SAP on Cloud is a ‘Work in Progress’, but major change is taking place

DSAG Technology Day, Germany

Since its launch in early 2015, the global adoption of SAP S/4HANA has continued at a steady rate, yet uptake in certain regions remains relatively low and work in progress. In Germany specifically, the appetite to make the move across is strong, although businesses have been slow to adopt the Software-as-a-Service (SaaS) solution, according to ISG’s report last year.

The recent global economic challenges have exacerbated the issue, as businesses lock down their finances and continue to cut costs left, right and center.

However, tightening the purse strings isn’t the only item on the business agenda, as general operational efficiencies and digital security occupy the minds of those responsible for maintaining business output.

This year’s DSAG Technology Days are promoting the theme ‘Work in Progress’, highlighting the changing SAP industry and the need to move items currently ‘in play’ to ‘complete.’ For example, businesses still in the migrate phase are picking up the pace to join those in operation.

In the lead-up to this industry-wide analysis, we take a deep dive into these three core areas that continue to dominate business conversations.

#1 Cost in the Cloud

Unsurprisingly, for about 90% of companies, cost management is the main concern. Simultaneous cost reduction and enablement of business value – boosting agility and scalability – helps make companies more responsive to market changes and shifting customer demands.

Far from being solely the initial payouts that businesses make in day-to-day operations, cost – and financial risk – can stem from a broad range of sources. Disruptions in the supply chain, under-engineered systems and fast-growth competitors can all have detrimental effects on an organization. In addition, when dealing with business-critical systems like SAP, the impacts of downtime could be astronomical.

Understandably, no one wants to resort to doomsday preparations – but they equally cannot afford to ignore the worst-case scenario when immediate and long-term revenue is at risk.

The best practice is to aim for the best and plan for the worst. 

#2 DevOps in the Cloud

Admittedly, it’s hard to pinpoint the standard ‘way of working’ now, having experienced several upheavals already in response to changing global factors. One thing is certain however, flexibility and agility are central to continued business success.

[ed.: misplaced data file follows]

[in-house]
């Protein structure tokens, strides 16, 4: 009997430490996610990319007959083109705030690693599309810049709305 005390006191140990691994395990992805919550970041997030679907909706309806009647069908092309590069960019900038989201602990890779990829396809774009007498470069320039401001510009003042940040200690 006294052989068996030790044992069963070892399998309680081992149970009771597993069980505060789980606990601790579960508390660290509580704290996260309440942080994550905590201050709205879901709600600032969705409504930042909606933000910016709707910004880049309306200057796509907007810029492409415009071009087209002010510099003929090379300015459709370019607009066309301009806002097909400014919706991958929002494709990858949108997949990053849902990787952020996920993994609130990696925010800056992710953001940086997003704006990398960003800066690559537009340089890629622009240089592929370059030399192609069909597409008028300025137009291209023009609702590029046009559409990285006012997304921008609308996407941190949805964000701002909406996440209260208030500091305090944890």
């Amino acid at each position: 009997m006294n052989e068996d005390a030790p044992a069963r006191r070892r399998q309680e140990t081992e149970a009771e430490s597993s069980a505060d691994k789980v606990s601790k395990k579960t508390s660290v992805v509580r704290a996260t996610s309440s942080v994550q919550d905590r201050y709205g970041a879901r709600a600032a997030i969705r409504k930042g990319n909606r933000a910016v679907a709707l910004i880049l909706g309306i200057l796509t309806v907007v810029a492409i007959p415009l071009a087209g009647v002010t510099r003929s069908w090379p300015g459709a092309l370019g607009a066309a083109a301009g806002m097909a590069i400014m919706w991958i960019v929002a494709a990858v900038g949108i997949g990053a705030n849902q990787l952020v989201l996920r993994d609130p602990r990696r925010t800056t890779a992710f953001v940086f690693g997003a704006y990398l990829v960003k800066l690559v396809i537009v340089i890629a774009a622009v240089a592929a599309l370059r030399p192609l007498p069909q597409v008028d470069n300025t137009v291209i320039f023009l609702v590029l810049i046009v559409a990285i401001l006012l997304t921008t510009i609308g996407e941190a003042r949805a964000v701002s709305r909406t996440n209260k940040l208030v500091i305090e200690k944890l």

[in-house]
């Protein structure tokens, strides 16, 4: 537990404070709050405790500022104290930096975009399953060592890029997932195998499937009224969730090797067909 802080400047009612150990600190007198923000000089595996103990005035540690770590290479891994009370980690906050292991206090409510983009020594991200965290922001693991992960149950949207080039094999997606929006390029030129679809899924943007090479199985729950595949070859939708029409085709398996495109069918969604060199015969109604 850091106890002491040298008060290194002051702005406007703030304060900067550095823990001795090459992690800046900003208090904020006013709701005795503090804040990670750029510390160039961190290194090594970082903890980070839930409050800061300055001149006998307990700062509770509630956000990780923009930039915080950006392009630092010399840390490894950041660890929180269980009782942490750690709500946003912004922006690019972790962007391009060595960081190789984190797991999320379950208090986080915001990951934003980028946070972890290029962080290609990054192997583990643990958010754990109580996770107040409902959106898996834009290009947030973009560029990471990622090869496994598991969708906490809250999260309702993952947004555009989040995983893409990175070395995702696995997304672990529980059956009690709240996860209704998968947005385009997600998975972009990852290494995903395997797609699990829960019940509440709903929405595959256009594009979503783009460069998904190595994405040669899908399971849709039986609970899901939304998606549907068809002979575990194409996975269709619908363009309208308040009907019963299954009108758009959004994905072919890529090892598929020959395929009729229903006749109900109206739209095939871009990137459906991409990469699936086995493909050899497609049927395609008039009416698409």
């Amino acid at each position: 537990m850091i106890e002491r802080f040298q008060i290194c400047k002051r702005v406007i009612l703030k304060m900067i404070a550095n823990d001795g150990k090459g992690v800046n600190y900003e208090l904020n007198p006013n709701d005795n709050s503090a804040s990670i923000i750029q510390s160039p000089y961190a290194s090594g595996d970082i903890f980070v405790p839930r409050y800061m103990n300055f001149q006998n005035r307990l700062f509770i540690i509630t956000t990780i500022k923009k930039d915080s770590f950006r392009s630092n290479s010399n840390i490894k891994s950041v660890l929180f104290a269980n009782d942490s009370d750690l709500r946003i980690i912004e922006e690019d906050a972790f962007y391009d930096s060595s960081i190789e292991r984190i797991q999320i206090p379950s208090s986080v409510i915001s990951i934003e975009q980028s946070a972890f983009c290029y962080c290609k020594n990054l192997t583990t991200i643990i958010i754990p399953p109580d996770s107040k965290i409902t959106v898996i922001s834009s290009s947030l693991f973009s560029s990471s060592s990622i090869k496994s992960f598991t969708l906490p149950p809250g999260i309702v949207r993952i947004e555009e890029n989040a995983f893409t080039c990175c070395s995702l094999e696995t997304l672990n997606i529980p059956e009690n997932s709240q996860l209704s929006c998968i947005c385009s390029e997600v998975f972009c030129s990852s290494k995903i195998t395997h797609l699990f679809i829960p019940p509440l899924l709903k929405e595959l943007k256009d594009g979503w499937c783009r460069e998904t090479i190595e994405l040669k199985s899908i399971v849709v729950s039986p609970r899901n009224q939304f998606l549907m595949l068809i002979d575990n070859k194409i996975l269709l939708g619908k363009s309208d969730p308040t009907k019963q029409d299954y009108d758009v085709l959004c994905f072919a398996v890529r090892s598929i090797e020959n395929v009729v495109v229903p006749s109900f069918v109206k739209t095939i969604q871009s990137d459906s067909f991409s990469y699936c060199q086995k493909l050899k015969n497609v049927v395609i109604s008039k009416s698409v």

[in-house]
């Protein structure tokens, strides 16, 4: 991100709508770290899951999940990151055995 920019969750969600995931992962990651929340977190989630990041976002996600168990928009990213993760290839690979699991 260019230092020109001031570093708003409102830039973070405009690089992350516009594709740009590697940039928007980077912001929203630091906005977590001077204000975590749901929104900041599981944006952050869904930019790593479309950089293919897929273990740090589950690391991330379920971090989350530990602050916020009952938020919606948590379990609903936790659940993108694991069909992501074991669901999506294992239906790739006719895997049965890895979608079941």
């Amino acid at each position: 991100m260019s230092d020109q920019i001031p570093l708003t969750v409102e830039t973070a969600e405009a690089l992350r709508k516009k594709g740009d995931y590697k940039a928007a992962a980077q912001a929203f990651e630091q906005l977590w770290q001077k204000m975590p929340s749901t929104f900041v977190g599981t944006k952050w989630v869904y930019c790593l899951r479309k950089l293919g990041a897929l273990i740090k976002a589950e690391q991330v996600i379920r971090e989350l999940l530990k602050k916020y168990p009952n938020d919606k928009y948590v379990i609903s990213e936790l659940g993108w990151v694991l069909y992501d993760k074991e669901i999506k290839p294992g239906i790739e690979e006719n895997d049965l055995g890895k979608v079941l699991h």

SAP and DevOps were never particularly compatible, simply due to the unique, mature mechanisms of existing DevOps models and the complexity of SAP. However, continued evolution in the SAP on Cloud space means customers can now close this gap and bring a sense of cohesion to their business architectures.

There’s a real opportunity for businesses to adapt to the Cloud ways of working before taking the next steps forward – looking specifically at the rollout of S/4HANA – to help maximize the value from any upgrades. This is also where we see a direct link between cost reduction and working models as from agility naturally stems cost efficiency. Operating in the Cloud is also ultimately much more cost-effective, given the move away from the need to book storage or plan service space.

The savings generated from infrastructure changes can subsequently contribute to increased business value.

#3 Security in the Cloud  

We’re seeing more security people at the initial stages of the SAP on Cloud migration now more than ever before. In addition to the constant need to minimize business disruption as much as possible, there is increased involvement upfront from security teams in the face of mounting threats from ransomware.

Recent analysis from the end of last year reveals that Germany and UK are amongst the most targeted countries in Europe. This ever-growing risk of attack is putting additional pressure on Cloud teams to ensure their dynamic – and highly lucrative – infrastructure is watertight.

Ransomware in particular is a major cause for concern. Recent attacks have shown just how susceptible critical infrastructures are to targeted campaigns. Just a few examples include Mainzer Stadtwerke AG – supplier of electricity, gas and water – which was impacted by ransomware last year following an attack on their IT service provider. Also, Klinikum Lippe – one of largest municipal hospitals in Germany – detected major cyber breach in November.

The amount of work required to design, build, and maintain the security environment is much greater than on-premises, and unlike the traditional one-way in and out pathway of data centers, the cloud has thousands of possible entries. This recognition has resulted in businesses gravitating towards ‘Secure by Design’ models, which weaves security into the very fabric of all migration and operational activities and services.

So, as we can see, our ‘WIP’ industry is certainly on the ‘progressing’ side, and the changes we’ve already seen implemented are far from being the final result. This year’s DSAG Technology Days will be the next checkpoint for SAP, as the industry takes this opportunity to review, assess and discuss what’s in store in the months and years to come.

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